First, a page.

August 9, 2007
PROVIDENCE, R.I. --A Brazilian man who died this week after being picked up on a deportation warrant wasn't given the epilepsy medicine his sister brought to the police station, the woman said.
Edmar Alves Araujo, 34, of Milford, Mass., died Tuesday afternoon after being turned over to Immigration and Customs Enforcement agents by Woonsocket police. Police detained Araujo during a traffic stop after discovering he was wanted on a 2002 deportation warrant, said Paula Grenier, an ICE spokeswoman.
Grenier said Araujo had been in federal custody for a little over an hour when he showed "physical signs of distress" and was taken to Rhode Island Hospital, where he died.
The state medical examiner's office said it was awaiting the results of an autopsy Thursday.
Araujo's sister, Irene Araujo, told The Boston Globe she got a call from her brother and immediately drove to the police station to give police his anti-seizure medication, Gardenal.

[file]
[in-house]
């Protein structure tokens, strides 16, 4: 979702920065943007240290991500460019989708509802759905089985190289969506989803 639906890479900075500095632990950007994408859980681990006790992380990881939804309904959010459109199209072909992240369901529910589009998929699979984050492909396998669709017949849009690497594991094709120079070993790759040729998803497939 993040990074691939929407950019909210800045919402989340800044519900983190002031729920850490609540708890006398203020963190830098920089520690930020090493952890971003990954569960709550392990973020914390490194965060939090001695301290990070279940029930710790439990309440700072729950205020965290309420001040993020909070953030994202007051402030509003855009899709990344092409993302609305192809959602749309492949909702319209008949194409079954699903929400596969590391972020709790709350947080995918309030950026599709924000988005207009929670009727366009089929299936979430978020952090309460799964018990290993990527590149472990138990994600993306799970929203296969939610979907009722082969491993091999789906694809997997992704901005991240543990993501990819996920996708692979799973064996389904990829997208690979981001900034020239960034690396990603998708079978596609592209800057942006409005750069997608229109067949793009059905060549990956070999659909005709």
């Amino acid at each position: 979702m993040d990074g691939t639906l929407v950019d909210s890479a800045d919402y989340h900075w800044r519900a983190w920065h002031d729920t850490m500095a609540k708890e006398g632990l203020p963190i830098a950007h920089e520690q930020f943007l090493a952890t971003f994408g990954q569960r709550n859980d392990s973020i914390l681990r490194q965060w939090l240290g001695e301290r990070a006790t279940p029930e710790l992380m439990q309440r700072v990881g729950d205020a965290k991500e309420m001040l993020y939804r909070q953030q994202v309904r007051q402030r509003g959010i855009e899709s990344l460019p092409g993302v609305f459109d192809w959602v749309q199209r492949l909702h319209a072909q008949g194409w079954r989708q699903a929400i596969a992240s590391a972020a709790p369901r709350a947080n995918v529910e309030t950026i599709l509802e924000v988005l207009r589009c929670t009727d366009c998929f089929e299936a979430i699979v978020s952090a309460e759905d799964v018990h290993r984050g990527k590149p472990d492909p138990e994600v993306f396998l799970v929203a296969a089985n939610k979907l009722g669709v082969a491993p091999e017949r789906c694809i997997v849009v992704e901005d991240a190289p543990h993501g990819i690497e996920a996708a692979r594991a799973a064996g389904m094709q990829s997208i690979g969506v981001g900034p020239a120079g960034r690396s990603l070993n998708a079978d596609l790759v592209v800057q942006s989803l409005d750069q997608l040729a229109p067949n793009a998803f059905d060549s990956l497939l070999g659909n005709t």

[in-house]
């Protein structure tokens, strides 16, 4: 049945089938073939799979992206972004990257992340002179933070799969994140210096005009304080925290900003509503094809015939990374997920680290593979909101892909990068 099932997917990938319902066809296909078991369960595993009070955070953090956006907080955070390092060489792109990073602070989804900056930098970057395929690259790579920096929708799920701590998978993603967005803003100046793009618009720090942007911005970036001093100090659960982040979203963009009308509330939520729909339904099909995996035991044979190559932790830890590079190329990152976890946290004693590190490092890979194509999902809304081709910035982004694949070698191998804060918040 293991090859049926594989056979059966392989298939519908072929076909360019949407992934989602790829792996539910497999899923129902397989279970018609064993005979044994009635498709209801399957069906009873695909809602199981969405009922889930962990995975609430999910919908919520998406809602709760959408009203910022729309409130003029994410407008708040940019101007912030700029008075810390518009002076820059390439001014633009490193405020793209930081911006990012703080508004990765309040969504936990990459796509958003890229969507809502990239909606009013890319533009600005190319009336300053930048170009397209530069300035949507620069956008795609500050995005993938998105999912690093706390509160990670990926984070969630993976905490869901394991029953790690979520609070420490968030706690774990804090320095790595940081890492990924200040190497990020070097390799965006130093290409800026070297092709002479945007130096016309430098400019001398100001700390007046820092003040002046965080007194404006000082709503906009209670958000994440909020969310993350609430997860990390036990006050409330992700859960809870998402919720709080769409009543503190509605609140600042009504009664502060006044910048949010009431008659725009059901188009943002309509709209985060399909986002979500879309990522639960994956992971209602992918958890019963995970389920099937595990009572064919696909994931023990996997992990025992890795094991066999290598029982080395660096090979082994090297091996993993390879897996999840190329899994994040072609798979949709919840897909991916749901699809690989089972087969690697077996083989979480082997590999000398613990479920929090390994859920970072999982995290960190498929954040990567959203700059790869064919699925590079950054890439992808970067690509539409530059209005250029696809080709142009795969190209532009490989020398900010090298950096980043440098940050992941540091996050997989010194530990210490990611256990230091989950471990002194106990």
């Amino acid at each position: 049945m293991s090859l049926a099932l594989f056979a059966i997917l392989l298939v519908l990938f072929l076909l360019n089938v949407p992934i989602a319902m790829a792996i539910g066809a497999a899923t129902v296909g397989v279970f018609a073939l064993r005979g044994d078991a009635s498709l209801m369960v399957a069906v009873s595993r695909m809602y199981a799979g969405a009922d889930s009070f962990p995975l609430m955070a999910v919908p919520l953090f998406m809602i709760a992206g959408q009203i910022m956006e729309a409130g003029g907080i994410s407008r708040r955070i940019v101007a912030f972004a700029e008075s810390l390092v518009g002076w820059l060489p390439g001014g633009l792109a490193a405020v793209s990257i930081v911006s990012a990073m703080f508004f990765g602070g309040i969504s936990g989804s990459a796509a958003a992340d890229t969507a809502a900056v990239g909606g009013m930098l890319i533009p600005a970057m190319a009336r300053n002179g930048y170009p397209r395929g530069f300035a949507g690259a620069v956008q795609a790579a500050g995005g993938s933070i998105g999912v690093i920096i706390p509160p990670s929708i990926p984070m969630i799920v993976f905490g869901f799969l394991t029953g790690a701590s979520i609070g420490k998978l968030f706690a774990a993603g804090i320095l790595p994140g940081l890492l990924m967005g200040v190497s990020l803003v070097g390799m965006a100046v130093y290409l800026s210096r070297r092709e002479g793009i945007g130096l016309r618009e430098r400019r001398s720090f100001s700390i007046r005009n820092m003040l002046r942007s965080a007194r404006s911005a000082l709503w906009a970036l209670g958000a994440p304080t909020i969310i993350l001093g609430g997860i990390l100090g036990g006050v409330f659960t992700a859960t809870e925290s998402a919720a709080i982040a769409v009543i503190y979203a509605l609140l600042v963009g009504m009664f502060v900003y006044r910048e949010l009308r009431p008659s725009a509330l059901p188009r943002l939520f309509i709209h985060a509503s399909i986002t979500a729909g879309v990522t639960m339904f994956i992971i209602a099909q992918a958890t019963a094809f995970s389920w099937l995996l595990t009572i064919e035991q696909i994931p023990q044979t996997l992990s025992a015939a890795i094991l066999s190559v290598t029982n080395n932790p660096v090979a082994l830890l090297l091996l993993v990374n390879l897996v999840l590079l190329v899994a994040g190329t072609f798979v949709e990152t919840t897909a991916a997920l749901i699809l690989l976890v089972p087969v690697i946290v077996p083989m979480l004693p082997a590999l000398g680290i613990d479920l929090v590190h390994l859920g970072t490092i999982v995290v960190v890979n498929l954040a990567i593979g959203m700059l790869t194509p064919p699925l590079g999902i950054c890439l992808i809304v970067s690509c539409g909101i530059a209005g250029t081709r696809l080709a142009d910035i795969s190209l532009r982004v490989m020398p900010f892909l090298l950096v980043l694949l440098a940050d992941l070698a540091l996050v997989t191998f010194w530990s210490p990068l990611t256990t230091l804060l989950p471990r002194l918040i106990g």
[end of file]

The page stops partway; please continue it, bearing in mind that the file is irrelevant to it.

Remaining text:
"I told them he needed the medication, and I told them he had seizure problems," she said. "He can't skip a day without medication."
Irene Araujo said police refused to take it, saying her brother could tell them if he needed medication. She said a friend tried again to bring the medication to him Wednesday morning, but learned her brother had died.
Woonsocket's police chief did not immediately return a phone message seeking comment Thursday. Grenier declined to comment on Irene Araujo's claims that she told authorities of her brother's condition and need for medication.
Grenier said state and federal authorities would investigate, but state police and the attorney general's office said they were not involved.
Edmar Alves Araujo lived in the United States for about five years and worked at a gas station and as a painter, his sister said. He has a 13-year-old son who lives in Italy.